Thursday, December 20, 2012


No sooner did I post the blog with the photo of a galaxy in it, which looked to me like an eye (I think the name of the galaxy is “helix” and it came from the National Geographic website through a friend), than another friend advised me that I’d just posted a possible goatse.  To get the real name, add an x, but not when you google or you might be inviting a hacker.  If you’re bold and daring, you could try this link, it’s long but one link:

In the Seventies we knew this figure pretty well, especially radical feminists, who called it by the Irish name: Sheela na gig -- a woman holding open an immense vulva that was often a carved figure attached to the eaves and doorways of stone buildings in Ireland (Wikipedia has an entry with examples), sometimes alongside gargoyles holding open their mouths while their tongues stick way out (a popular Hard Rock grimace) or sometimes the closely related “Green Man” who has vines and leaves growing out of his eyes and mouth.  They’re all supposed to have something to do with fertility, prosperity, and protective luck.  (The episode of “Midsomer Murders” I watched last night was about “the green man.”  A crazed tramp who lived in the forest with a fox.)  They are related to goblins, leprechauns, and fools.  They are meant to shock -- to be outside propriety, childlike.  The gollum in The Hobbit is related.  Probably so is the Blackfeet Napi and his extra-long “lariat,” the euphemism the anthropologists gave his penis.

Puritans destroyed all the figures like this that they could find, but over a hundred sheela na gigs remain in Ireland and close to fifty in England.  In the Seventies those rascally and defiant feminists made them out of papier maché or ceramic and wore them as medallions.  Once I rode a crowded bus where a very big woman wearing hers was pressed frontally against a terrified-looking smaller man facing her.  If I had one, I’d send it to Rush Limbaugh.

The human orifices as windows stand for the mysteries within -- our hearts, our brains, our sex.  In the Buddhist tradition there is a story about the child-Buddha opening his mouth for his mother to look in.  What she saw was the infinite galaxies of the universe, which beats Walt Whitman’s boast of containing -- how many?  Only thousands?  So the best of these goatse’s show the ordinary mundane human in-and-out lips, while what’s seen through the opening portrays the Infinite and Mysterious.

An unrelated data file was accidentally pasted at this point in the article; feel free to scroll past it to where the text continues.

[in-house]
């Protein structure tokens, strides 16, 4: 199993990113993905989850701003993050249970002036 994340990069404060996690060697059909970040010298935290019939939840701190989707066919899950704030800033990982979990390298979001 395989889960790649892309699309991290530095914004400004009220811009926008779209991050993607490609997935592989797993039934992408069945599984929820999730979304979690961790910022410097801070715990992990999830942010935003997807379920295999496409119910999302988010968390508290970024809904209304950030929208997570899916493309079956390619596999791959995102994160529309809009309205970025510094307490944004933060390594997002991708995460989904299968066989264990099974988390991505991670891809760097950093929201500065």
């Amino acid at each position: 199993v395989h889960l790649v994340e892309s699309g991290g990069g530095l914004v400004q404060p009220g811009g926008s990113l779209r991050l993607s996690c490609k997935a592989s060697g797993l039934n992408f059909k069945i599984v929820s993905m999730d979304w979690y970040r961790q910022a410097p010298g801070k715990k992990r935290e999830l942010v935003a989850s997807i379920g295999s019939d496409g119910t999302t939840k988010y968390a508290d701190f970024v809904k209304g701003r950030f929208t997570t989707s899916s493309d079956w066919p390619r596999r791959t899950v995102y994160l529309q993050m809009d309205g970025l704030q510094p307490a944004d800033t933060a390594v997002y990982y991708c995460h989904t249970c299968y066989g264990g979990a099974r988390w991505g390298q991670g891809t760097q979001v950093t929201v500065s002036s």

A sub-genre is that of the horrified reaction of those who hadn’t realized such a figure exists.  The idea is to surprise someone with the image and capture an image of their shocked faces.  There’s another sub-genre that shows two hands on the sides of anything vaguely round but entirely innocent, like half a cantalope.

There are ancient Greek and Roman portrayals of fauns -- half-goat, half-human -- that are endowed with enormous penises, the reciprocal of the enormous vulvas which might instead be anuses.  Thus the beginning of this trope as goat sex.  The human drive for survival always means portrayals of sex so there will be plenty of children, but the great irony is that too many children might mean overpopulation that destroys the whole planet.  We’re at the point of destroying many species now and have already threatened more.  That’s pretty shocking if you think about it.  Those who enforce censorship don’t want you to think about it, so they taboo the sheela na gigs, especially the anal ones which might or might not refer to a Sheila.